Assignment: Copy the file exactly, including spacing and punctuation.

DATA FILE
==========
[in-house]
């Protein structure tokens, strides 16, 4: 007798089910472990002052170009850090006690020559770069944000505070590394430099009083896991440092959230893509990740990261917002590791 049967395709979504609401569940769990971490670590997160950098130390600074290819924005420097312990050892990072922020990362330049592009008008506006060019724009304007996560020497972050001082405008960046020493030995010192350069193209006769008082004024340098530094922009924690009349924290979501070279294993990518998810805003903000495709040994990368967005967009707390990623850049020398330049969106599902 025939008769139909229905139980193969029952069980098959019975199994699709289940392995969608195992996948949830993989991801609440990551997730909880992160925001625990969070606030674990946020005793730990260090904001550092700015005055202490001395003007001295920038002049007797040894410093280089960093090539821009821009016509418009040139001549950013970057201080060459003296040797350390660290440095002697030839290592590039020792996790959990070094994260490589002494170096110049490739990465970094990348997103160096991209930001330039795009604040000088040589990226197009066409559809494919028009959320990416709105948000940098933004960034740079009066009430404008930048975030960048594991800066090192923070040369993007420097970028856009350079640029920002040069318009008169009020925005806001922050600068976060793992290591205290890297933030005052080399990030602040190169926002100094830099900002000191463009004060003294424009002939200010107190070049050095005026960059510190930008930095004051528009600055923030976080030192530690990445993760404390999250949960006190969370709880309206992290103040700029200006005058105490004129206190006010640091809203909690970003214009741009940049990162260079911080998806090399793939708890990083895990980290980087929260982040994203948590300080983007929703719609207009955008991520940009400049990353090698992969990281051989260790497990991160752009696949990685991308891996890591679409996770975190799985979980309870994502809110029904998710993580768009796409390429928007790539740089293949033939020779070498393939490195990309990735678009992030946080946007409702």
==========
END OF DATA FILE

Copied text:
[in-house]
């Protein structure tokens, strides 16, 4: 007798089910472990002052170009850090006690020559770069944000505070590394430099009083896991440092959230893509990740990261917002590791 049967395709979504609401569940769990971490670590997160950098130390600074290819924005420097312990050892990072922020990362330049592009008008506006060019724009304007996560020497972050001082405008960046020493030995010192350069193209006769008082004024340098530094922009924690009349924290979501070279294993990518998810805003903000495709040994990368967005967009707390990623850049020398330049969106599902 025939008769139909229905139980193969029952069980098959019975199994699709289940392995969608195992996948949830993989991801609440990551997730909880992160925001625990969070606030674990946020005793730990260090904001550092700015005055202490001395003007001295920038002049007797040894410093280089960093090539821009821009016509418009040139001549950013970057201080060459003296040797350390660290440095002697030839290592590039020792996790959990070094994260490589002494170096110049490739990465970094990348997103160096991209930001330039795009604040000088040589990226197009066409559809494919028009959320990416709105948000940098933004960034740079009066009430404008930048975030960048594991800066090192923070040369993007420097970028856009350079640029920002040069318009008169009020925005806001922050600068976060793992290591205290890297933030005052080399990030602040190169926002100094830099900002000191463009004060003294424009002939200010107190070049050095005026960059510190930008930095004051528009600055923030976080030192530690990445993760404390999250949960006190969370709880309206992290103040700029200006005058105490004129206190006010640091809203909690970003214009741009940049990162260079911080998806090399793939708890990083895990980290980087929260982040994203948590300080983007929703719609207009955008991520940009400049990353090698992969990281051989260790497990991160752009696949990685991308891996890591679409996770975190799985979980309870994502809110029904998710993580768009796409390429928007790539740089293949033939020779070498393939490195990309990735678009992030946080946007409702």